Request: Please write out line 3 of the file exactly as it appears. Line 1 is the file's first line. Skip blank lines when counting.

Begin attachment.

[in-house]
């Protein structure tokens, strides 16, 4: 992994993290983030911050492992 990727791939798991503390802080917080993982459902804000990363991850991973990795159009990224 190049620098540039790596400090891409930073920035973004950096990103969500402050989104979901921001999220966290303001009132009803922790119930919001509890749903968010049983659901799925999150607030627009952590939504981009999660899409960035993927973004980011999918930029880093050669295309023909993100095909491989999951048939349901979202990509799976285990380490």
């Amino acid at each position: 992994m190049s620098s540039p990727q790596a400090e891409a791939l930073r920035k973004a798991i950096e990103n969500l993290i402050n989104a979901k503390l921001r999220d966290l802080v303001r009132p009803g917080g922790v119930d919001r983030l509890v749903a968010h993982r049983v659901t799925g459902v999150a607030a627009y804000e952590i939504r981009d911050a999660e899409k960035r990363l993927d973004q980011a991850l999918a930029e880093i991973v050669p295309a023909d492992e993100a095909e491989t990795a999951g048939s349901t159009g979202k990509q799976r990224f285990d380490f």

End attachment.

């Amino acid at each position: 992994m190049s620098s540039p990727q790596a400090e891409a791939l930073r920035k973004a798991i950096e990103n969500l993290i402050n989104a979901k503390l921001r999220d966290l802080v303001r009132p009803g917080g922790v119930d919001r983030l509890v749903a968010h993982r049983v659901t799925g459902v999150a607030a627009y804000e952590i939504r981009d911050a999660e899409k960035r990363l993927d973004q980011a991850l999918a930029e880093i991973v050669p295309a023909d492992e993100a095909e491989t990795a999951g048939s349901t159009g979202k990509q799976r990224f285990d380490f």